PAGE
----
Suppose we are interested in the effect of some 'treatment' on some outcome of interest. A common practice is to select a group of people and then randomly choose some fraction (often half) to receive the treatment. The remaining people are untreated (i.e. the 'control'). As shown in (e.g.) Angrist and Pischke, the difference in mean outcomes between the groups is then an unbiased estimate of the average causal effect of the treatment.

While such a procedure does give us an unbiased estimate, it does not ensure that the treatment and control group are 'balanced' on observable criteria. For example, although on average there will be the same fraction of men in the treated and untreated groups, in our actual sample there are likely to be a higher fraction of men in one group. In such a situation, it seems natural to simply take some men from the 'overly male' group and place them in the 'overly female group' until the gender ratio is the same in both groups. (If we wanted, we could select the men we choose randomly.)

Some questions:

  • If we do this, will the difference in mean outcomes between treated and untreated groups remain an unbiased estimate of the causal effect?
  • If so, why is this not done in all RCTs?
  • If not, how do we trade-off the benefits of achieving 'balance' against the possible bias that we are introducing?

Optional extra: I am aware that this procedure seems rather similar to 'stratification'. However, my understanding is that, after stratifying, people do not compare mean outcomes for the treated and untreated groups (rather, they compare mean outcomes for every subsample on which they stratified, or equivalently run a regression with stratification dummies). If my proposal is indeed equivalent to stratification, my question is then equivalent to the question why we need these dummies and what are the costs and benefits of stratification.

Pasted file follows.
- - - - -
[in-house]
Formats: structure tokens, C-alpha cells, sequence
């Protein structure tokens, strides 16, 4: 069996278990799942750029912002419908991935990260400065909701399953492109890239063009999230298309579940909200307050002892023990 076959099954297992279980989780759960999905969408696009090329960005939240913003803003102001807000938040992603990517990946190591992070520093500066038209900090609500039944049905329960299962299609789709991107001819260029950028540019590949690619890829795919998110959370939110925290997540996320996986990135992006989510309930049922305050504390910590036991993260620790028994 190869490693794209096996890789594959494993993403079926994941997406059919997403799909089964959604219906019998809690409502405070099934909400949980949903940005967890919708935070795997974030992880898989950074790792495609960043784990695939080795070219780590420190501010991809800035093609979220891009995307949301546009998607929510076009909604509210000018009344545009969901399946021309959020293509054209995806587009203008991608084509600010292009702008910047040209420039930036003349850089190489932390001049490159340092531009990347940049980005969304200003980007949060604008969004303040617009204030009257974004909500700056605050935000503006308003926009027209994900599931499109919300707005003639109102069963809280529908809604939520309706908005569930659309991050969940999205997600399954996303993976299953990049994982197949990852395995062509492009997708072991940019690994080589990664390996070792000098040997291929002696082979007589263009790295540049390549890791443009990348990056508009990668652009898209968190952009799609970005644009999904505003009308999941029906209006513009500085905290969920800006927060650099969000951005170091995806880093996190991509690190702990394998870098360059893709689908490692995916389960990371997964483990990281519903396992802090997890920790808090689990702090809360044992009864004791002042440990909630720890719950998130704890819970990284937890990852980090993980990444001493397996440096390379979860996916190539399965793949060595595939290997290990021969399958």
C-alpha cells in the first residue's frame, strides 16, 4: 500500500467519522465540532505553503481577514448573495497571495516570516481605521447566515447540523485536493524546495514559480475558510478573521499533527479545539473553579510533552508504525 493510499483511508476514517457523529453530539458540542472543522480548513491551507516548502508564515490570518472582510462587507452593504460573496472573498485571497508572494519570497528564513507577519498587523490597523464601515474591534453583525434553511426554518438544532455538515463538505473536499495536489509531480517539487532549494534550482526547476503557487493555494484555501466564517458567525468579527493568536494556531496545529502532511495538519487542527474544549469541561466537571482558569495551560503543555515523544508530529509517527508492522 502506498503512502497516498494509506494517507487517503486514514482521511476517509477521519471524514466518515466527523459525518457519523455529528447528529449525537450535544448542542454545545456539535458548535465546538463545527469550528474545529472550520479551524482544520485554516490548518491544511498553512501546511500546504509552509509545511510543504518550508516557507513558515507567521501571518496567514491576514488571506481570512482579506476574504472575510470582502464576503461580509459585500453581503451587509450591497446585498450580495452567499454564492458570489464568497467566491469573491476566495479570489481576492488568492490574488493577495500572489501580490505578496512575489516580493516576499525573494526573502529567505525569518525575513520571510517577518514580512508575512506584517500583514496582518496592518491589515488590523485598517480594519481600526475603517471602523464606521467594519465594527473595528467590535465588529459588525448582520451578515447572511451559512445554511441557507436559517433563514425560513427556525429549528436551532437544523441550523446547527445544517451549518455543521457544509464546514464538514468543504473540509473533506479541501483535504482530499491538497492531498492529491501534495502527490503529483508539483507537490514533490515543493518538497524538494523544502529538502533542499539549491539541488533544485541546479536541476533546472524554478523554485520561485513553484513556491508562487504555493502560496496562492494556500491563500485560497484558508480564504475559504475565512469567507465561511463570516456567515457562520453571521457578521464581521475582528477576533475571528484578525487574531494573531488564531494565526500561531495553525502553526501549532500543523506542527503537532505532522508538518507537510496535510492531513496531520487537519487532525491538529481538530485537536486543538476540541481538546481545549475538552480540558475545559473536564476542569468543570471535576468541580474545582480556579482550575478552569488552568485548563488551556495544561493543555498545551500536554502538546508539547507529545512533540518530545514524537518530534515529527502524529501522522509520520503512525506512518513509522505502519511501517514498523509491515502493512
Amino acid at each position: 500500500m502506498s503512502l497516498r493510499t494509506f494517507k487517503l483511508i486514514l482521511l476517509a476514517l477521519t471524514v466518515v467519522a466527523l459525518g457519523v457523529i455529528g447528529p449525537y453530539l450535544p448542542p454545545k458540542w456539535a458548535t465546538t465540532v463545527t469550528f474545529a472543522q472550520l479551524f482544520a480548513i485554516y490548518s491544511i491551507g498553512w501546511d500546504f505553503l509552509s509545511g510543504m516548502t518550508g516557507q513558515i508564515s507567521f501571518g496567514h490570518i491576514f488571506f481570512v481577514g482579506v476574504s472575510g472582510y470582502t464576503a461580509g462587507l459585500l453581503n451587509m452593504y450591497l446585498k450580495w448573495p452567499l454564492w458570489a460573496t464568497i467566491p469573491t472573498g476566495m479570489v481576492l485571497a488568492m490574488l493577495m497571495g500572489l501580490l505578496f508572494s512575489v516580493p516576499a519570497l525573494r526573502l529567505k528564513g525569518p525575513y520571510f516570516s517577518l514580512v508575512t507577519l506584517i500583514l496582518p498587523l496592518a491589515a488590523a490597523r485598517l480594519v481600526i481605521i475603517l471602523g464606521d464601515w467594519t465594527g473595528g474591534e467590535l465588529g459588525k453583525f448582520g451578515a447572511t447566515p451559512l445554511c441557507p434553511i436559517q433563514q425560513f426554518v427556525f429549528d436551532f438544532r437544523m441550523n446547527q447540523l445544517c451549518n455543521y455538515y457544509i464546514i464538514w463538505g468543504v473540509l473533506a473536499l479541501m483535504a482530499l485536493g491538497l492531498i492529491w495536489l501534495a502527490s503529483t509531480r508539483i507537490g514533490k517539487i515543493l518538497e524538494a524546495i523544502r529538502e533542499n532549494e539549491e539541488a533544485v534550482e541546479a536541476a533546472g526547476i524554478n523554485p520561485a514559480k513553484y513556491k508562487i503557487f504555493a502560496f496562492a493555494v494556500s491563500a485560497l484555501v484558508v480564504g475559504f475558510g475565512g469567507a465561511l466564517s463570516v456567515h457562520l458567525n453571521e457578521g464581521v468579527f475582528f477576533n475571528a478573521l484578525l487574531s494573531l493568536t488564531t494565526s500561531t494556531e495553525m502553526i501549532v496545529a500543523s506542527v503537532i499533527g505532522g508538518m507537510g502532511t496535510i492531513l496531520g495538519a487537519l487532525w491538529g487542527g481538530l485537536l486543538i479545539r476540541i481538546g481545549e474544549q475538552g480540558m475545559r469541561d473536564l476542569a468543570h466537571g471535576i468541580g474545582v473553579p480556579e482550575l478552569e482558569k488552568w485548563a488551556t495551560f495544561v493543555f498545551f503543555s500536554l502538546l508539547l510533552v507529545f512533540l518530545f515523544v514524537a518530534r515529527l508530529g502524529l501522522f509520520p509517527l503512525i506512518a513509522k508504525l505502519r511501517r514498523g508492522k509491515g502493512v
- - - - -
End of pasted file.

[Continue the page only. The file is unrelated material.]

3 Answers 3


Ok, I am far from an econometrician, but my train of thought would be as follows:

By using random assignment we have two groups that are on average equal to one another on all aspects. As you rightly point out due to sampling variation there will be differences.

My worry would be that if I start "correcting" those after randomization (as per your example with gender distribution) I introduce other differences between the groups in say age or even an unobserved but important characteristic.

Stratification is different as it is done upfront. You have a characteristic that you know is different for different groups so you take the random samples within those groups. As a rather naive example: we know that the effect of taking anticonception pills is rather different for men and women, so if you wanted to test the effect of the pill on fertility you could stratify by sex and then do a random assignment within the sexes.

  • $\begingroup$ This is a good point. However, is it not possible that by balancing on observables we are actually making the unobservables more balanced (just as we might make them less balanced)? $\endgroup$
    – user17900
    Commented Jan 30, 2019 at 22:39
  • $\begingroup$ Of course, the unobservables were balanced before in expectation. However, in the actual sample, they would likely be unbalanced, just like the observables. It is not obvious to me that balancing on observables tends to make unobservables more (or less) unbalanced. $\endgroup$
    – user17900